- The Washington Times - Wednesday, October 3, 2001

The United States briefed Pakistan on its investigation into last month's terrorist attacks on New York and Washington, but the government in Islamabad said afterward that it had not seen direct evidence linking the strikes to Osama bin Laden and his al Qaeda network.

The U.S. ambassador to Pakistan, Wendy Chamberlain, met with President Pervez Musharraf and "shared with him some of the information that we've been developing," State Department spokesman Richard Boucher told reporters.

Mr. Boucher and Pakistan's Foreign Ministry refused to give details of evidence linking bin Laden to the attacks.

But ministry spokesman Riaz Mohammad Khan, following the meeting between Gen. Musharraf and Mrs. Chamberlain, said:

"We have yet to receive any detailed evidence with regard to the persons responsible for the horrendous acts of Sept. 11 and their linkages with al Qaeda or Osama bin Laden."

He also said Islamabad had not seen any U.S. plan for military action in Afghanistan.

Pakistan has promised to share intelligence with the United States, allow use of its airspace and provide logistic support.

Washington is preparing a military operation against Afghanistan's ruling Taliban militia for harboring bin Laden and refusing to surrender him.

Pakistan, which shares a 1,500-mile border with Afghanistan, is the only state that maintains diplomatic relations with the Taliban.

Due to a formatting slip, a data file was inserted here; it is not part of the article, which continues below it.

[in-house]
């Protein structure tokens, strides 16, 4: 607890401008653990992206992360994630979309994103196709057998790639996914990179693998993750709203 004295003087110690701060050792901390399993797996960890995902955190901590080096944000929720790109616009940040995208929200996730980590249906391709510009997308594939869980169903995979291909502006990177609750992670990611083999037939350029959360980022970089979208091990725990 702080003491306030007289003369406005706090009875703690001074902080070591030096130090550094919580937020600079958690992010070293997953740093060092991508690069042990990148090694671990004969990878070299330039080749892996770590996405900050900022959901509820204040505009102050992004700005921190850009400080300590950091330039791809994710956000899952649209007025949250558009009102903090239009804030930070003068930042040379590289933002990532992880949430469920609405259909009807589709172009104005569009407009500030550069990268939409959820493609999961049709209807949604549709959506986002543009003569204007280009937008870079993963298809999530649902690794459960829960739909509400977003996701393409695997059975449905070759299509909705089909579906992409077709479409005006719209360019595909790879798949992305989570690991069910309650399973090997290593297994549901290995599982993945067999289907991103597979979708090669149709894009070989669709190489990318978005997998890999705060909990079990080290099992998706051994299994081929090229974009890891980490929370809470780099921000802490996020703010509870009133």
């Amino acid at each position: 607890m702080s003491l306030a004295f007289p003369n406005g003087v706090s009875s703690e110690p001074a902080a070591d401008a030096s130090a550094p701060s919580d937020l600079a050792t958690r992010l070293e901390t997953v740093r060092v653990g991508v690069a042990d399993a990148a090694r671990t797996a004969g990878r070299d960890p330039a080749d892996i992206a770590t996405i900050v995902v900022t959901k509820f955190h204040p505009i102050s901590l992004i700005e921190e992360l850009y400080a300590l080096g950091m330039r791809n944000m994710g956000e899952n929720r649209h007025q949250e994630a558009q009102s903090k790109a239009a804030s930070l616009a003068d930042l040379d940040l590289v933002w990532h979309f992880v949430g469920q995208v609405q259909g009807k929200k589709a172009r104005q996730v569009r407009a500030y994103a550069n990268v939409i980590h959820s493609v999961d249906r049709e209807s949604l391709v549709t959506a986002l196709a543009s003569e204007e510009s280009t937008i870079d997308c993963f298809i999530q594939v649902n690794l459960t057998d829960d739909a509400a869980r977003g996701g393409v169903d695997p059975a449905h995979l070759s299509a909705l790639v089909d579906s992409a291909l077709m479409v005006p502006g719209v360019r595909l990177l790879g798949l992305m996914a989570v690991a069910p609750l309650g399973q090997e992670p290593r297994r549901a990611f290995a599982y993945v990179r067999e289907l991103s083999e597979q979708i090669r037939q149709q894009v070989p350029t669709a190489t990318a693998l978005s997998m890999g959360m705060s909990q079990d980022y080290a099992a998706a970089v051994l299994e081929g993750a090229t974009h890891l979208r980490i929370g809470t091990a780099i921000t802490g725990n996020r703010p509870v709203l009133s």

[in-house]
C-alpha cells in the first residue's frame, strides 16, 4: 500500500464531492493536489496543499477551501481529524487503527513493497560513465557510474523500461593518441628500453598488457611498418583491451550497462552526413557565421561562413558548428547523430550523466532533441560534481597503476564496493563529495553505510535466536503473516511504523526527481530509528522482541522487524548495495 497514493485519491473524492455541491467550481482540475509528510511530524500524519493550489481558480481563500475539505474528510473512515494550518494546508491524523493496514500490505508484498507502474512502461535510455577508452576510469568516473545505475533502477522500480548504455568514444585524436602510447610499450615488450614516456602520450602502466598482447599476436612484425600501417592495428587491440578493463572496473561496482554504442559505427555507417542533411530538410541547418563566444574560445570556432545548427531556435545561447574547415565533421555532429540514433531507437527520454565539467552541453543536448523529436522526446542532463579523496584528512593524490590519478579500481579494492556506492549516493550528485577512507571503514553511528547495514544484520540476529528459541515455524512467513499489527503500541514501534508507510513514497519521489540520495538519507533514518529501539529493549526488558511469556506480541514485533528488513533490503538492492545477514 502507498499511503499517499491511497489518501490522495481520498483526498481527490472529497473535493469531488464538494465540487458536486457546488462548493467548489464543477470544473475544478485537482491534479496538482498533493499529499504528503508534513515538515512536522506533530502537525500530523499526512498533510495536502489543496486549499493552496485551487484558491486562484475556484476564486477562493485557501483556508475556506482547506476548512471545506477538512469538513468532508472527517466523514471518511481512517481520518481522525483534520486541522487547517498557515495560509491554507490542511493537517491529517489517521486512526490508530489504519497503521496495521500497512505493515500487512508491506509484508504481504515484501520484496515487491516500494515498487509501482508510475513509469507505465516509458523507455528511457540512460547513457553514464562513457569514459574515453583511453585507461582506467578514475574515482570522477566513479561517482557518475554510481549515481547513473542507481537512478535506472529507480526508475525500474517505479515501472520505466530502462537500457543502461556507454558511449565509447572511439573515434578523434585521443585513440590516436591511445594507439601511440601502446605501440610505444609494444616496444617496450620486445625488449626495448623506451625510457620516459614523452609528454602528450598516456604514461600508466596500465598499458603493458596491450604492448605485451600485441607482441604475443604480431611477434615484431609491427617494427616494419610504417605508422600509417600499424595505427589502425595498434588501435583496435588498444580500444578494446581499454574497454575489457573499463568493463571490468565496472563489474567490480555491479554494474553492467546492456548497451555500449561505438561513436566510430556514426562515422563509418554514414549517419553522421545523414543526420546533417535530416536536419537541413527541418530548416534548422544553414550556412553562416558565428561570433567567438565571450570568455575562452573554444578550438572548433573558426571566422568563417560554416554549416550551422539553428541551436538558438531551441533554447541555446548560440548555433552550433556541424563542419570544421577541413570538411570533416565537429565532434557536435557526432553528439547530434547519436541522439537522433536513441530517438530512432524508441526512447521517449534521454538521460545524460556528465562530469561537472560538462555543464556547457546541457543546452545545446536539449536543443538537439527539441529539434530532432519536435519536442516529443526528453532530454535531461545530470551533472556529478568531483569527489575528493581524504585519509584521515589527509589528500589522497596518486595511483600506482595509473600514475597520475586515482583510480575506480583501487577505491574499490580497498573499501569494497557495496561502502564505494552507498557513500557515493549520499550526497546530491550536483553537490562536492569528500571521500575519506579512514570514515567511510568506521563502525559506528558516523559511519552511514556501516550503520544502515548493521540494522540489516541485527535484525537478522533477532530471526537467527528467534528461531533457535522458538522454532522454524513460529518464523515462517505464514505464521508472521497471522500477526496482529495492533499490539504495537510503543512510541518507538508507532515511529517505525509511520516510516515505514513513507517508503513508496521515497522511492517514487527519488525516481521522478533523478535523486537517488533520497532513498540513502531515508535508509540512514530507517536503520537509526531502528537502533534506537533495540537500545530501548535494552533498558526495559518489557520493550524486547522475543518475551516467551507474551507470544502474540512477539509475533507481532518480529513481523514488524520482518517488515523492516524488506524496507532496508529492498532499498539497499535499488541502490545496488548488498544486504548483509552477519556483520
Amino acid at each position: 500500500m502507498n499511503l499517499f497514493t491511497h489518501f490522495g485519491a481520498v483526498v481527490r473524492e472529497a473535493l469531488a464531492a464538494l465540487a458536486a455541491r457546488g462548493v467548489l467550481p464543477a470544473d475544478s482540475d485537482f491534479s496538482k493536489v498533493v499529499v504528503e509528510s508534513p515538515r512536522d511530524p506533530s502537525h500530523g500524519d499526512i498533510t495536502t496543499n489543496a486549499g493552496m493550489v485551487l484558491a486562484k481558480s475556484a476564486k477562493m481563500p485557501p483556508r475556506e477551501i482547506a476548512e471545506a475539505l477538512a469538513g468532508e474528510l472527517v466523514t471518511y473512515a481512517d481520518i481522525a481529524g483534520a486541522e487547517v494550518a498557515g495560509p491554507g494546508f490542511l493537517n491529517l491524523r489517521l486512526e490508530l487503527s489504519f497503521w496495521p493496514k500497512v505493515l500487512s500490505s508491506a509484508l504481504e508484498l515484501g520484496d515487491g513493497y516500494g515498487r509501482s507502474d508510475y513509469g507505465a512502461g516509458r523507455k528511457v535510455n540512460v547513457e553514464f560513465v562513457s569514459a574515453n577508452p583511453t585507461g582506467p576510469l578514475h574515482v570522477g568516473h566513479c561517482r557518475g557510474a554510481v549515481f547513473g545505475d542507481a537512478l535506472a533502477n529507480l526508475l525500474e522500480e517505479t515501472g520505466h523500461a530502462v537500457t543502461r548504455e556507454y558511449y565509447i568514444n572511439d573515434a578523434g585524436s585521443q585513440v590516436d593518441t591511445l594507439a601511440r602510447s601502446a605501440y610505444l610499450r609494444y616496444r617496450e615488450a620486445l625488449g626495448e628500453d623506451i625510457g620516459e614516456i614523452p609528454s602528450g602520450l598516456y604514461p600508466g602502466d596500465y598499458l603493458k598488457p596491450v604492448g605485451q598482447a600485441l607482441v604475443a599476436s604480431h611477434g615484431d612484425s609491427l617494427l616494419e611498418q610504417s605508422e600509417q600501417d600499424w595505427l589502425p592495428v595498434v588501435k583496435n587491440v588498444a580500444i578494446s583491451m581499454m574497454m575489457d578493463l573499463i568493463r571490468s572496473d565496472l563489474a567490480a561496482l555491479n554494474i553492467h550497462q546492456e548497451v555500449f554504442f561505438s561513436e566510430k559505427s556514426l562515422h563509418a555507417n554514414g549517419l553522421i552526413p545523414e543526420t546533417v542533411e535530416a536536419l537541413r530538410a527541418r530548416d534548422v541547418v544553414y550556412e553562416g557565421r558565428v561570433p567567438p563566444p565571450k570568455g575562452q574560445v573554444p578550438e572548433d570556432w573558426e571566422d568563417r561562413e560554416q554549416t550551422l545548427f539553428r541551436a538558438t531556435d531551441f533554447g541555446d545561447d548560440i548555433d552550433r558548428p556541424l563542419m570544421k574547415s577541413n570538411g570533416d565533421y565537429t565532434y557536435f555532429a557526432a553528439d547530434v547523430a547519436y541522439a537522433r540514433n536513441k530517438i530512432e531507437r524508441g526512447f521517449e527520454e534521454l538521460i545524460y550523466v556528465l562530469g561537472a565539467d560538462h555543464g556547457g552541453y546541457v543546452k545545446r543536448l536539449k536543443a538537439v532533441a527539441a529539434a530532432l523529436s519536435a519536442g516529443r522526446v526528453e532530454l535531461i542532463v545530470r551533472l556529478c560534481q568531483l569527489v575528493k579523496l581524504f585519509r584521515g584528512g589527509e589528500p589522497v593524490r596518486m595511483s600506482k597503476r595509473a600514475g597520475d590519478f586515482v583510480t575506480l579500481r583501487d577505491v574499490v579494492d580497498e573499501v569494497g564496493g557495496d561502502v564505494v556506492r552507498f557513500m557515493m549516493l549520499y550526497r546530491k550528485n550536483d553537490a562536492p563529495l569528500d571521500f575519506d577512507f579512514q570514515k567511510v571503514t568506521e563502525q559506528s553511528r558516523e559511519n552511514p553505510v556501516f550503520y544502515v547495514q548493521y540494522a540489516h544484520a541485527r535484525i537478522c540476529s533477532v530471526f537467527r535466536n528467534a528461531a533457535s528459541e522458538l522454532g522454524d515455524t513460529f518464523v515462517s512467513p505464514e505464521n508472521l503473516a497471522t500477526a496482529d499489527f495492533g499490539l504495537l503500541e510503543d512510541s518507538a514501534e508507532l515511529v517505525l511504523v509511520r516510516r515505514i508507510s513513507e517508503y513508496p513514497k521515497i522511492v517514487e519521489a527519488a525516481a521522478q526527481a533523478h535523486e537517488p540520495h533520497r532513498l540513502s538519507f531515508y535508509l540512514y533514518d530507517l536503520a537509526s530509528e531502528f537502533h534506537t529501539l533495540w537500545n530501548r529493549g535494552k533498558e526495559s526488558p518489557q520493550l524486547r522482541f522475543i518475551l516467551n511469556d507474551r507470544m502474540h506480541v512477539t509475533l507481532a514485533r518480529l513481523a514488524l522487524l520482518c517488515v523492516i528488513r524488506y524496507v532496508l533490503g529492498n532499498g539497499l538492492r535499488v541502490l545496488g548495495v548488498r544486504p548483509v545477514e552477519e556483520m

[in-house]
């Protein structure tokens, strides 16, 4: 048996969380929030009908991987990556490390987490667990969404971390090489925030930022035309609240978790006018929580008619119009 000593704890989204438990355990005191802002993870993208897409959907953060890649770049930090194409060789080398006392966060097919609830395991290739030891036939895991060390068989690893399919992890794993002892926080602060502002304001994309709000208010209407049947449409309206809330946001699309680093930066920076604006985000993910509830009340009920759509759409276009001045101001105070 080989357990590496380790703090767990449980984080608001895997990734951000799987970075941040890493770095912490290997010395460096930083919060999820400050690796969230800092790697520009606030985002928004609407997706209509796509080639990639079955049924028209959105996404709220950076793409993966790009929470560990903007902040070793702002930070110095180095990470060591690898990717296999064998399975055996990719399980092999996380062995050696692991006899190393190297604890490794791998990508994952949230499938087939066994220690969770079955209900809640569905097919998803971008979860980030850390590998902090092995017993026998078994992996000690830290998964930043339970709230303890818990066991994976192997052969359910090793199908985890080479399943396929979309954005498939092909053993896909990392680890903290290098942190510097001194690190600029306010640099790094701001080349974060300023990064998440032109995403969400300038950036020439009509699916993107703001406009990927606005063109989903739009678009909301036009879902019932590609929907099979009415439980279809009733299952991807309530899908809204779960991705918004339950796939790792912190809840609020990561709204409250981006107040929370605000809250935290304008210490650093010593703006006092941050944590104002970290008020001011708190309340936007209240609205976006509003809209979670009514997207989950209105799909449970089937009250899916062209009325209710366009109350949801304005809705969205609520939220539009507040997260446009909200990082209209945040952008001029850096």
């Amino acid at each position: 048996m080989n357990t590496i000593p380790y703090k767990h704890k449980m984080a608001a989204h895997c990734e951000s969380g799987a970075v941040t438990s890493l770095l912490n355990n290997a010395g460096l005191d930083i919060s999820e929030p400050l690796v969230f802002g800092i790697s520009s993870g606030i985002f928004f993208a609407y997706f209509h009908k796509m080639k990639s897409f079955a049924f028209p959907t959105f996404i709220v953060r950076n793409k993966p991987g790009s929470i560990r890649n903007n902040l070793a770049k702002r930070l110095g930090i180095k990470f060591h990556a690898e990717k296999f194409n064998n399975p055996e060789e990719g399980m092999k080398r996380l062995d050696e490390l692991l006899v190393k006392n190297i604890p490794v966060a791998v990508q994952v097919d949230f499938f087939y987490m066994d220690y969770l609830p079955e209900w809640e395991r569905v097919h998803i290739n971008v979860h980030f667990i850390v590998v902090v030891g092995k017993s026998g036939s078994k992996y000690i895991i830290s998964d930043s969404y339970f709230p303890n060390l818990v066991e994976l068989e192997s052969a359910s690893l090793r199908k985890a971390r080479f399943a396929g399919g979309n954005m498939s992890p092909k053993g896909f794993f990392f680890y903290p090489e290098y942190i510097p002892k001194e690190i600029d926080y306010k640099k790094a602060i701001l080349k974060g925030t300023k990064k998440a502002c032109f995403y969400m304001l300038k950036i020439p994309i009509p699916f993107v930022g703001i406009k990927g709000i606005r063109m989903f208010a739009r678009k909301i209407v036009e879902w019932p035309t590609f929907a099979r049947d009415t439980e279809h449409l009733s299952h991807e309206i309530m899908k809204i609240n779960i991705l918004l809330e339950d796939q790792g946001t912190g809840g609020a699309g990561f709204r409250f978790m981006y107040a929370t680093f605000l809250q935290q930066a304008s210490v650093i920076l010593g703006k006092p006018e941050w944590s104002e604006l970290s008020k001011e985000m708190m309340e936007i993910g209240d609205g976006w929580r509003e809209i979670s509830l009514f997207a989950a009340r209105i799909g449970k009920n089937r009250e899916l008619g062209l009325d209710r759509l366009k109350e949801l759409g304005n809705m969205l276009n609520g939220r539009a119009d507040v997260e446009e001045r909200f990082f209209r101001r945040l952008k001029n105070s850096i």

"This is going to be an ongoing process of sharing information and discussion with the government of Pakistan, and we are continuing our consultations with Pakistan on how best to wage the campaign against terrorism and how we can move forward together," Mr. Boucher said.

He said the Bush administration has instructed U.S. ambassadors in "like-minded nations" to brief their host governments on what the United States has learned about al Qaeda and the attacks on the World Trade Center and the Pentagon.

"The fact that we are sharing this information with other governments at this point does not indicate any particular decisions about our response options," Mr. Boucher said.

"Clearly, when one looks at the pattern of activity of al Qaeda in past attacks and the kind of attack that this was, there is a similarity. There are also elements that tie al Qaeda to this specific act."

The United States also blames al Qaeda and bin Laden for the 1998 bombings of two U.S. embassies in East Africa, as well as the attack on the USS Cole in Yemen last October.

In addition to Pakistan and its European allies, Washington is briefing countries in the Far East, the Middle East, and South and Central Asia, Mr. Boucher said.

He said the administration had no immediate plans to release publicly what it told foreign governments but planned to publish part of the information at some point.

"It would be a significant amount of information, but obviously, it's only a portion of all the information that we and others have been able to amass, because a lot of the things we know, we are not able to share," he said.

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